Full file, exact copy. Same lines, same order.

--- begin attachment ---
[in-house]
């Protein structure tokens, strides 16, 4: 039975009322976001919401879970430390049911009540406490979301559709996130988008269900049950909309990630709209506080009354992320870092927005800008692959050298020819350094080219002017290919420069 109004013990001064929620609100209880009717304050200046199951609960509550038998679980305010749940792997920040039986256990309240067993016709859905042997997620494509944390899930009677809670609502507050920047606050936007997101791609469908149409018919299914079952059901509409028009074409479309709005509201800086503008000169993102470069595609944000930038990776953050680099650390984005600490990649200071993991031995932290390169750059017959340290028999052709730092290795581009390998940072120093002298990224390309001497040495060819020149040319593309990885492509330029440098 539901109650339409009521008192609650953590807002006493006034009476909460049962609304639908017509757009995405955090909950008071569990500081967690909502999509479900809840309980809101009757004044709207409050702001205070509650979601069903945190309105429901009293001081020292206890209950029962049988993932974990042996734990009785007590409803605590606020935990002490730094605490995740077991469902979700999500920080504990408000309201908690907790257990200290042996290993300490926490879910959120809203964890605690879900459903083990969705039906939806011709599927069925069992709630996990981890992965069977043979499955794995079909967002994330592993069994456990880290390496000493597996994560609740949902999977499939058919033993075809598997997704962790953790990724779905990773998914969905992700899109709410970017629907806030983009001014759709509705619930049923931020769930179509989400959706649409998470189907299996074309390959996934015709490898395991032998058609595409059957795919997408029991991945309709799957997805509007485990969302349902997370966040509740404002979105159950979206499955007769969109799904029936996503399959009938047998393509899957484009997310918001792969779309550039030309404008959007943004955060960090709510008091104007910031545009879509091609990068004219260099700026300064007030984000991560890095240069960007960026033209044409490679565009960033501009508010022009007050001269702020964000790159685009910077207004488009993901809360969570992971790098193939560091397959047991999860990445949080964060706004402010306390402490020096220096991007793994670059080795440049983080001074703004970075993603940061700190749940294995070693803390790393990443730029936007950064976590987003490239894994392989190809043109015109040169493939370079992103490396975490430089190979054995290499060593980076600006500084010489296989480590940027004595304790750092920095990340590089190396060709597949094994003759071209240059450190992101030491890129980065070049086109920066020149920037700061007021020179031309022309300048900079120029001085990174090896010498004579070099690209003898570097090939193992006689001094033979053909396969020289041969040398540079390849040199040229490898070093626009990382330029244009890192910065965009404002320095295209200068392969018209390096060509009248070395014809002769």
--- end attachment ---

[in-house]
């Protein structure tokens, strides 16, 4: 039975009322976001919401879970430390049911009540406490979301559709996130988008269900049950909309990630709209506080009354992320870092927005800008692959050298020819350094080219002017290919420069 109004013990001064929620609100209880009717304050200046199951609960509550038998679980305010749940792997920040039986256990309240067993016709859905042997997620494509944390899930009677809670609502507050920047606050936007997101791609469908149409018919299914079952059901509409028009074409479309709005509201800086503008000169993102470069595609944000930038990776953050680099650390984005600490990649200071993991031995932290390169750059017959340290028999052709730092290795581009390998940072120093002298990224390309001497040495060819020149040319593309990885492509330029440098 539901109650339409009521008192609650953590807002006493006034009476909460049962609304639908017509757009995405955090909950008071569990500081967690909502999509479900809840309980809101009757004044709207409050702001205070509650979601069903945190309105429901009293001081020292206890209950029962049988993932974990042996734990009785007590409803605590606020935990002490730094605490995740077991469902979700999500920080504990408000309201908690907790257990200290042996290993300490926490879910959120809203964890605690879900459903083990969705039906939806011709599927069925069992709630996990981890992965069977043979499955794995079909967002994330592993069994456990880290390496000493597996994560609740949902999977499939058919033993075809598997997704962790953790990724779905990773998914969905992700899109709410970017629907806030983009001014759709509705619930049923931020769930179509989400959706649409998470189907299996074309390959996934015709490898395991032998058609595409059957795919997408029991991945309709799957997805509007485990969302349902997370966040509740404002979105159950979206499955007769969109799904029936996503399959009938047998393509899957484009997310918001792969779309550039030309404008959007943004955060960090709510008091104007910031545009879509091609990068004219260099700026300064007030984000991560890095240069960007960026033209044409490679565009960033501009508010022009007050001269702020964000790159685009910077207004488009993901809360969570992971790098193939560091397959047991999860990445949080964060706004402010306390402490020096220096991007793994670059080795440049983080001074703004970075993603940061700190749940294995070693803390790393990443730029936007950064976590987003490239894994392989190809043109015109040169493939370079992103490396975490430089190979054995290499060593980076600006500084010489296989480590940027004595304790750092920095990340590089190396060709597949094994003759071209240059450190992101030491890129980065070049086109920066020149920037700061007021020179031309022309300048900079120029001085990174090896010498004579070099690209003898570097090939193992006689001094033979053909396969020289041969040398540079390849040199040229490898070093626009990382330029244009890192910065965009404002320095295209200068392969018209390096060509009248070395014809002769």